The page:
Exonerated man sues city of Chicago, retired detective Reynaldo Guevara, other officials for alleged framing

CHICAGO (WLS) -- A man wrongfully convicted of a crime he did not commit is suing the city of Chicago and a police detective.

Robert Bouto says he was framed for a 1993 murder by Chicago police detective Reynaldo Guevara when he was 17 years old.

Bouto's conviction was vacated almost one year ago, and two weeks ago his name was officially cleared. He was issued a certificate of innocence in March, which cleared the way for the 43-year-old to file a lawsuit.

Bouto spent close to 23 years in prison.

"You took me away when I was 17, you took me into a grown man's institution," Bouto said.

For Bouto, the pain and anger never goes away. He spent more time in his life in prison than as a free man.

In a lawsuit filed Thursday, Bouto accuses Guevara and others of framing him.

"You took me there in front of grown ass men, strip searched me, humiliated me, took everything I loved away from me," Bouto said.

At the time of the murder, Bouto was with his girlfriend near Roosevelt High School in Albany Park. He was randomly picked up by police after two teenagers, allegedly sent by Guevara, pointed to Bouto as the shooter.

"They looked around looking for young boys in the neighborhood and Robert was one of the people they grabbed," said Bouto's attorney Russell Ainsworth.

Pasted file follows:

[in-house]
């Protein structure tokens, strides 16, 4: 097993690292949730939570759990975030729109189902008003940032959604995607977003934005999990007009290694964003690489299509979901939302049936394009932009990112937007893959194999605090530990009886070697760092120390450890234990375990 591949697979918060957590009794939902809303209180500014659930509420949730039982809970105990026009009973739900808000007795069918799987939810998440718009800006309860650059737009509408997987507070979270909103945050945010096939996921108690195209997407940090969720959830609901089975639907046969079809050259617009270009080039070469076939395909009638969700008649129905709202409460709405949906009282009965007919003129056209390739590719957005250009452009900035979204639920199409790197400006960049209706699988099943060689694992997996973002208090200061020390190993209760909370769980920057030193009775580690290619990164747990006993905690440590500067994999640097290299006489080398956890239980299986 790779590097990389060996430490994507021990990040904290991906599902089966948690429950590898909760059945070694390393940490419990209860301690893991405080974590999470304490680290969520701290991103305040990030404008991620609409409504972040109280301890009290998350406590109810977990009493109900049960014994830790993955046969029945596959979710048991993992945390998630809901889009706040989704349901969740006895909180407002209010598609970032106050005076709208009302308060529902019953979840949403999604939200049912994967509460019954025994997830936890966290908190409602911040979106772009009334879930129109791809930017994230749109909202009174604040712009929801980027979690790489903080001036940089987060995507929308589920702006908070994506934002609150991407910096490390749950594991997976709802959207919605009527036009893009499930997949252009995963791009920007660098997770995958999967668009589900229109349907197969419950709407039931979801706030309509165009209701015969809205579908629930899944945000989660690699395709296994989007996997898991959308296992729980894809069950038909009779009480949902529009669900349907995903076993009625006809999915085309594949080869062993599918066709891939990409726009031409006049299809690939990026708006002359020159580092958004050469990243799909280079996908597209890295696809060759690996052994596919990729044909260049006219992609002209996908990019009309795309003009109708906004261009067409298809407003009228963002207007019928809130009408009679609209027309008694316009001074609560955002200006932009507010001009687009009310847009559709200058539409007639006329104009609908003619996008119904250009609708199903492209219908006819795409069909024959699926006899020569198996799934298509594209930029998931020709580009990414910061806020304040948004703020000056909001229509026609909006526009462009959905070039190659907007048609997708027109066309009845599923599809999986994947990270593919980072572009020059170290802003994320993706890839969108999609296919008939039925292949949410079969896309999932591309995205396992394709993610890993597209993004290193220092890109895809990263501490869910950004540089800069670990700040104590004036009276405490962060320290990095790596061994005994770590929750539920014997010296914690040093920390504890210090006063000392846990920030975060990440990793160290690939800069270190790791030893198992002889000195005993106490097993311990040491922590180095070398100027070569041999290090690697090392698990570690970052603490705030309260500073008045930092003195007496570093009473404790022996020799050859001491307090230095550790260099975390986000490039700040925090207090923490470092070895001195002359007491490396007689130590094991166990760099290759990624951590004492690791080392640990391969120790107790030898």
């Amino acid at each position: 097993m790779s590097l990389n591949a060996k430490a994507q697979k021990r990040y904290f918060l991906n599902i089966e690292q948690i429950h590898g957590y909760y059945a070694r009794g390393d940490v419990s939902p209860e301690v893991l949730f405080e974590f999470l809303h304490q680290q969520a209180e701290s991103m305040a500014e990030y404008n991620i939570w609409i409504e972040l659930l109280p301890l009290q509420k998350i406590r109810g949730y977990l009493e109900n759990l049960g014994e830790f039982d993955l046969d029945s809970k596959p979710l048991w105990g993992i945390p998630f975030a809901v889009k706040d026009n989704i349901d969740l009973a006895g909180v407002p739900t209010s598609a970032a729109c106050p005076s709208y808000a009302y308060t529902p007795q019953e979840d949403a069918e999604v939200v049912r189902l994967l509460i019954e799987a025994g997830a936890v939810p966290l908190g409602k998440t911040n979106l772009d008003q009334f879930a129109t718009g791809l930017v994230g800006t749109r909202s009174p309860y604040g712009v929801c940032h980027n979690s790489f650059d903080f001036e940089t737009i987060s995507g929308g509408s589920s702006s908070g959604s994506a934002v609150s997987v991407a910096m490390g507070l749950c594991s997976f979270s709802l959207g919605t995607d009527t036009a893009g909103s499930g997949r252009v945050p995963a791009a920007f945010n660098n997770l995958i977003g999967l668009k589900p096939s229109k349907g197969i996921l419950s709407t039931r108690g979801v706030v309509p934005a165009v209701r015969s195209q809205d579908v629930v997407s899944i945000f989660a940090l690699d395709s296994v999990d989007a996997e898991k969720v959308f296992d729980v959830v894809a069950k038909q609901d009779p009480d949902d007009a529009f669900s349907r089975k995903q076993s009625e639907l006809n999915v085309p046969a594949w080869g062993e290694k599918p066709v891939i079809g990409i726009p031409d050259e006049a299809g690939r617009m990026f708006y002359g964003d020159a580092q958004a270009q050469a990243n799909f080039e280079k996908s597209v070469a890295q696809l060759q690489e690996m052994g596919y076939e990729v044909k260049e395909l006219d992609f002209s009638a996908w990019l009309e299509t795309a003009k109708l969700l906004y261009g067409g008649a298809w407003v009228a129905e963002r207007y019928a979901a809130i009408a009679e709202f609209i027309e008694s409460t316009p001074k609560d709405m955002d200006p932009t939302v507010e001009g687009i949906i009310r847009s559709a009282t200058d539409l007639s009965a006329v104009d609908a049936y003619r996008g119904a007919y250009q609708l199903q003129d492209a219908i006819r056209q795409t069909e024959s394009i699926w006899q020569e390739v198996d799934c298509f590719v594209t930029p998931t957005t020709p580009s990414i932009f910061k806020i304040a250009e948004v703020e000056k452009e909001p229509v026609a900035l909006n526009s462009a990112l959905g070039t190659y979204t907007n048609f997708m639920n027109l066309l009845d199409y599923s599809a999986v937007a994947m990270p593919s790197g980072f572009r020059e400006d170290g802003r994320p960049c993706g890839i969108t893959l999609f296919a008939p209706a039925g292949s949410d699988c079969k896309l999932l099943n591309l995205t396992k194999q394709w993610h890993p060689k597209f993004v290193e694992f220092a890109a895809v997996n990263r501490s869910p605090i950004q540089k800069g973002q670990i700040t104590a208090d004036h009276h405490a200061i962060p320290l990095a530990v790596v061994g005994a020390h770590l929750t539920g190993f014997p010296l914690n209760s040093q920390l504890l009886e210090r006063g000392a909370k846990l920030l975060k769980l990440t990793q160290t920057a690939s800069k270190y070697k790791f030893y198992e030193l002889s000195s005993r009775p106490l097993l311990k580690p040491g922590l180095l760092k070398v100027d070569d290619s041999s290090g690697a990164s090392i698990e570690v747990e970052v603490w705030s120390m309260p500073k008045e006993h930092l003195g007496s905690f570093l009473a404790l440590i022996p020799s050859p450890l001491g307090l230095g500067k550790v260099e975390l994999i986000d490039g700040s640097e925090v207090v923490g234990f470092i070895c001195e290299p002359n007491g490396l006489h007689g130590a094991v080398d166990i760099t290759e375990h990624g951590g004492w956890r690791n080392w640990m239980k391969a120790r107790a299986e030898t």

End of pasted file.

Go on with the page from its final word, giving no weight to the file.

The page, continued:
The witnesses recanted and Bouto had an alibi and two witnesses who never changed their stories, yet it took almost 23 years in prison and time on parole for Bouto to receive a certificate of innocence.

"It means the world to me. It means when my daughter grows up I can take her on field trips without having this over my head and people say you can't come because you're a murderer," Bouto said.

Bouto's declaration of innocence comes as he and his wife are expecting their first child in June. Despite it all, Bouto said he will never feel at peace until Guevera is held accountable.

"I want him in jail. I want him to go through what I went through, being woken up at 6:45 a.m., asked to step out of your cell while people search your room," said Buoto.

According to Bouto's attorney, there have been 19 convictions overturned related to Guevara cases.

The former Chicago Police detective is retired and receiving a full pension. Criminal charges have never been filed against him.
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